Kenyans discuss power-sharing to end violence; Annan hopes for deal within days

AP Photo XRG104, XRG101, XBA102

By MALKHADIR M. MUHUMED

Associated Press Writer

NAIROBI, Kenya (AP) -- Kenya's opposition wants to share power for two years with the president's party before holding new elections, top negotiators said Tuesday as talks to end weeks of postelection bloodshed moved to a secret location for a final push.

The statements are a reason for hope for many Kenyans, who have seen more than 1,000 people die and some 600,000 flee their homes in fear since the dispute over who won Dec. 27 presidential elections sparked violence. Much of the violence has pitted ethnic groups linked to particular politicians against one another.

With talks on ending the crisis making progress, former U.N. chief Kofi Annan, the chief mediator, was moving the negotiations to a secret location outside Nairobi in order to strike a deal in the next two to three days.

"During this period, he has asked for a complete news blackout," Annan's office said in a statement late Monday. "He has urged the parties not to discuss issues under negotiations with anyone outside the negotiating room."

But before heading into the sequestered talks, both sides offered a glimpse of what is on the table.

Opposition legislator William Ruto said his side's proposal includes "forming a broad-based government that lasts for two years. ... We are going to agree on how are we going to work together in governance."

Ruto said that during the two years of power sharing, the government should concentrate on reforming the constitution and electoral commission and establishing a plan to rebuild parts of the country destroyed by violence. He also suggested a truth and justice commission to look into land disputes that have contributed to the violence.

Government negotiator Mutula Kilonzo confirmed the president's party had received the proposal and would debate it "to see if we can reach an agreement." He told The Associated Press that the constitution gives the president the power to appoint opposition members to his Cabinet.

The opposition charges that President Mwai Kibaki stole the election. The government insists the vote was free and fair, despite heavy criticism from international and domestic observers.

The comments from both sides came as Annan urged Kenyan legislators to enact laws needed to resolve the political turmoil, such as land reform measures.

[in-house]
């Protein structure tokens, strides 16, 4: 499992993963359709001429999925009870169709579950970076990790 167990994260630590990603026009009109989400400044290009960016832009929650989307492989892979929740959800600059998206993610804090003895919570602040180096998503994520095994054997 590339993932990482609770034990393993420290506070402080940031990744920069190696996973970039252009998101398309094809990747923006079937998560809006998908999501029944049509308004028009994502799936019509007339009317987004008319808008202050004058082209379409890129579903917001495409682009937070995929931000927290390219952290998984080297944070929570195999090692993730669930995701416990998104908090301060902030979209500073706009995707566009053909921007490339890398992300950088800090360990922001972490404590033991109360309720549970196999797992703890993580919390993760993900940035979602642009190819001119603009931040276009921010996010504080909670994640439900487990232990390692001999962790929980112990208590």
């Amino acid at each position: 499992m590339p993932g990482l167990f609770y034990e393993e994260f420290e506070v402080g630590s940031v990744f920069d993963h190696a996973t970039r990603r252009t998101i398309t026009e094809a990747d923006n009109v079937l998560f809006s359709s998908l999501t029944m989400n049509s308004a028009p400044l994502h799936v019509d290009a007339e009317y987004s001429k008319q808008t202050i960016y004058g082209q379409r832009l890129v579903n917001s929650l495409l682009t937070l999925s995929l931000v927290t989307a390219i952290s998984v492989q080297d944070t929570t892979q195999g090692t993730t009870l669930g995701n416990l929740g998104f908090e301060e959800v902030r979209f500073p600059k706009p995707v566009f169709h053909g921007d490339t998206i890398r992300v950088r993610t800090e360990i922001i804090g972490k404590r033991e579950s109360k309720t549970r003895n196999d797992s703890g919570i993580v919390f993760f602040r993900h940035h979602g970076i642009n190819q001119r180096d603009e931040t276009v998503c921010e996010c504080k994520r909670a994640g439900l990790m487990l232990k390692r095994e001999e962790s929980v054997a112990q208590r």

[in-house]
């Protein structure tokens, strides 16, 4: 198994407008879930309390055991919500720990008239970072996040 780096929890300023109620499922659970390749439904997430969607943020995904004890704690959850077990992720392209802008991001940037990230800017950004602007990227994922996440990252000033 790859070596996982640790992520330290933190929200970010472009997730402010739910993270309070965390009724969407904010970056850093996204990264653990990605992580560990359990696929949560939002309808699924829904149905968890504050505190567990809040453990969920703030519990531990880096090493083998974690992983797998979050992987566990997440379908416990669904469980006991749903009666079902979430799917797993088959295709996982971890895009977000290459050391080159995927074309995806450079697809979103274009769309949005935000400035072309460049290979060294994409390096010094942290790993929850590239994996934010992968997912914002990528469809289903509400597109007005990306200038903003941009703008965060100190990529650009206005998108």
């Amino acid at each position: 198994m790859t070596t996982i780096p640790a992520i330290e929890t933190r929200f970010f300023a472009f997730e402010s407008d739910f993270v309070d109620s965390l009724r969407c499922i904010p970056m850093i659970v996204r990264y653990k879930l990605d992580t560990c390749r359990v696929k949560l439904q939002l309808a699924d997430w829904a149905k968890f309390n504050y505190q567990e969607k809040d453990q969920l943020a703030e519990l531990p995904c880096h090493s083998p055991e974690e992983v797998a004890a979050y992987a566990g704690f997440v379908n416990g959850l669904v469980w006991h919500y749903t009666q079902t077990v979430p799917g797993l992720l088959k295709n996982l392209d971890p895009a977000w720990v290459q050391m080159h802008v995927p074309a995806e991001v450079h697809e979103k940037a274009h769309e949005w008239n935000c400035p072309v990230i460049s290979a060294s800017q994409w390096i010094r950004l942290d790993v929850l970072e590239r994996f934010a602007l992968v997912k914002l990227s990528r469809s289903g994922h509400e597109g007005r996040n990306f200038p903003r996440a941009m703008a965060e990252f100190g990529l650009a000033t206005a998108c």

"You will need to work together to implement this heavy agenda. Your active involvement across party lines is necessary," he told a special session of Parliament.

Annan said the two parties already had agreed to form an independent commission to look into the electoral commission, which has faced heavy criticism for certifying Kibaki's victory -- even the commission's chairman has said he was "unsure" who actually won the vote.

"Let's pull together and get it done," Annan said. "We can't afford to fail."

Ruto, the opposition negotiator, said Friday that a power-sharing deal had been struck. Annan later called the announcement premature, although he said the two sides had made significant progress toward reaching an agreement.

Despite Ruto's statement, it is unclear where main opposition leader Raila Odinga, who says the presidency was stolen from him, stands on the issue. Speaking in English in Nairobi last week, Odinga backed off his demand that Kibaki resign or hold a new election.

But on Saturday, speaking to supporters in western Kenya in Kiswahili, the common tongue of East Africa, he said Kibaki "must step down or there must be a re-election -- in this I will not be compromised."

Then on Sunday, he again said he was prepared for "giving and taking."

Odinga's supporters, meanwhile, have applied their own pressure.

In his stronghold in western Kenya, the epicenter of much of the violence of the past six weeks, they have threatened to burn down his farm and a large molasses factory owned by his family if he returns as anything less than president.

More violence would only sink Kenya further into a deepening hole. It already has gutted the country's once-booming economy and left its reputation as a budding democracy in tatters.

The ethnic component to the violence has polarized Kenyans like never before. In many parts, members of some tribes have been forced to flee their homes and many people are moving to their ethnic group's historic homelands, even if they themselves had never lived there before.